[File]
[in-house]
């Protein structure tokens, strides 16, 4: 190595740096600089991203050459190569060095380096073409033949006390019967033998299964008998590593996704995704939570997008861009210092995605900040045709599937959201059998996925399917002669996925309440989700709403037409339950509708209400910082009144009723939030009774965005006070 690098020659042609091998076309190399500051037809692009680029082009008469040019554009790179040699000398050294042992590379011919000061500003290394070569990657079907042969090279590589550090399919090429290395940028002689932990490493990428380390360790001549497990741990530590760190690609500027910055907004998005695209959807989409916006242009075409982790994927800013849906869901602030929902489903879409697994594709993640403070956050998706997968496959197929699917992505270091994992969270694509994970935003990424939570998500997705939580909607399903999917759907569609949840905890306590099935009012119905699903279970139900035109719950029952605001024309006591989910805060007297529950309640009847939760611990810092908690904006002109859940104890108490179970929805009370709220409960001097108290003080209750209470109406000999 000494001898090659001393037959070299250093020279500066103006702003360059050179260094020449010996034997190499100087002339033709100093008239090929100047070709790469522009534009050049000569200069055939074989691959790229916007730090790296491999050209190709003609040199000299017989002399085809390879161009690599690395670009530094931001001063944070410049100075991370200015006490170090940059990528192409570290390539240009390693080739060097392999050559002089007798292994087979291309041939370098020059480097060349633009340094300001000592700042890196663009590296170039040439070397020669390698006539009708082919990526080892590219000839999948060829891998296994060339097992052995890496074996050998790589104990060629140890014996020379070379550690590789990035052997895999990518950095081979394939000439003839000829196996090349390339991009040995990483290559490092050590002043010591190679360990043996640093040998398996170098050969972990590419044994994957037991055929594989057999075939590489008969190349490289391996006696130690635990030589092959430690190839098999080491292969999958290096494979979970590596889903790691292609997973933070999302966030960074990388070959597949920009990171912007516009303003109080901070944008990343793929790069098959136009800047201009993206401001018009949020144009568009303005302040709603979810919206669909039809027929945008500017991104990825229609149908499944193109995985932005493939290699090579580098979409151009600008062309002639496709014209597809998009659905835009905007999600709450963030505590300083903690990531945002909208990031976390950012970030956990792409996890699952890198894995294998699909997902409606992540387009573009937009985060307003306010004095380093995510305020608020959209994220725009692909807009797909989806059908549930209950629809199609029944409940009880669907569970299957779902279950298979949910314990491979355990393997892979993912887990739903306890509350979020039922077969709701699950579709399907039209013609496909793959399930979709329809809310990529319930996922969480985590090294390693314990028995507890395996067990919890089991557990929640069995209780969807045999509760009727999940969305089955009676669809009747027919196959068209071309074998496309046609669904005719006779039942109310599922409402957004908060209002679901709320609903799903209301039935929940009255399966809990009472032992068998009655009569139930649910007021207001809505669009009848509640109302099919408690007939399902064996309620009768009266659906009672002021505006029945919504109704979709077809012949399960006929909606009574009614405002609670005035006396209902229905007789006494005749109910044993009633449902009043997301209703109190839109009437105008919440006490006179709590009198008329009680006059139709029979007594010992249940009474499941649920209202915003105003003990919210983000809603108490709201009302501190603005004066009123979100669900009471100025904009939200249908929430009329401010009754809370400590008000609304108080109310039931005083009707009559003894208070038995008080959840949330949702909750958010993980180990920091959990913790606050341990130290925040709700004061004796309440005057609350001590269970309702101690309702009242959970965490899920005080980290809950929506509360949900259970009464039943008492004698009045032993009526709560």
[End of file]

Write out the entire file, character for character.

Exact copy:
[in-house]
């Protein structure tokens, strides 16, 4: 190595740096600089991203050459190569060095380096073409033949006390019967033998299964008998590593996704995704939570997008861009210092995605900040045709599937959201059998996925399917002669996925309440989700709403037409339950509708209400910082009144009723939030009774965005006070 690098020659042609091998076309190399500051037809692009680029082009008469040019554009790179040699000398050294042992590379011919000061500003290394070569990657079907042969090279590589550090399919090429290395940028002689932990490493990428380390360790001549497990741990530590760190690609500027910055907004998005695209959807989409916006242009075409982790994927800013849906869901602030929902489903879409697994594709993640403070956050998706997968496959197929699917992505270091994992969270694509994970935003990424939570998500997705939580909607399903999917759907569609949840905890306590099935009012119905699903279970139900035109719950029952605001024309006591989910805060007297529950309640009847939760611990810092908690904006002109859940104890108490179970929805009370709220409960001097108290003080209750209470109406000999 000494001898090659001393037959070299250093020279500066103006702003360059050179260094020449010996034997190499100087002339033709100093008239090929100047070709790469522009534009050049000569200069055939074989691959790229916007730090790296491999050209190709003609040199000299017989002399085809390879161009690599690395670009530094931001001063944070410049100075991370200015006490170090940059990528192409570290390539240009390693080739060097392999050559002089007798292994087979291309041939370098020059480097060349633009340094300001000592700042890196663009590296170039040439070397020669390698006539009708082919990526080892590219000839999948060829891998296994060339097992052995890496074996050998790589104990060629140890014996020379070379550690590789990035052997895999990518950095081979394939000439003839000829196996090349390339991009040995990483290559490092050590002043010591190679360990043996640093040998398996170098050969972990590419044994994957037991055929594989057999075939590489008969190349490289391996006696130690635990030589092959430690190839098999080491292969999958290096494979979970590596889903790691292609997973933070999302966030960074990388070959597949920009990171912007516009303003109080901070944008990343793929790069098959136009800047201009993206401001018009949020144009568009303005302040709603979810919206669909039809027929945008500017991104990825229609149908499944193109995985932005493939290699090579580098979409151009600008062309002639496709014209597809998009659905835009905007999600709450963030505590300083903690990531945002909208990031976390950012970030956990792409996890699952890198894995294998699909997902409606992540387009573009937009985060307003306010004095380093995510305020608020959209994220725009692909807009797909989806059908549930209950629809199609029944409940009880669907569970299957779902279950298979949910314990491979355990393997892979993912887990739903306890509350979020039922077969709701699950579709399907039209013609496909793959399930979709329809809310990529319930996922969480985590090294390693314990028995507890395996067990919890089991557990929640069995209780969807045999509760009727999940969305089955009676669809009747027919196959068209071309074998496309046609669904005719006779039942109310599922409402957004908060209002679901709320609903799903209301039935929940009255399966809990009472032992068998009655009569139930649910007021207001809505669009009848509640109302099919408690007939399902064996309620009768009266659906009672002021505006029945919504109704979709077809012949399960006929909606009574009614405002609670005035006396209902229905007789006494005749109910044993009633449902009043997301209703109190839109009437105008919440006490006179709590009198008329009680006059139709029979007594010992249940009474499941649920209202915003105003003990919210983000809603108490709201009302501190603005004066009123979100669900009471100025904009939200249908929430009329401010009754809370400590008000609304108080109310039931005083009707009559003894208070038995008080959840949330949702909750958010993980180990920091959990913790606050341990130290925040709700004061004796309440005057609350001590269970309702101690309702009242959970965490899920005080980290809950929506509360949900259970009464039943008492004698009045032993009526709560």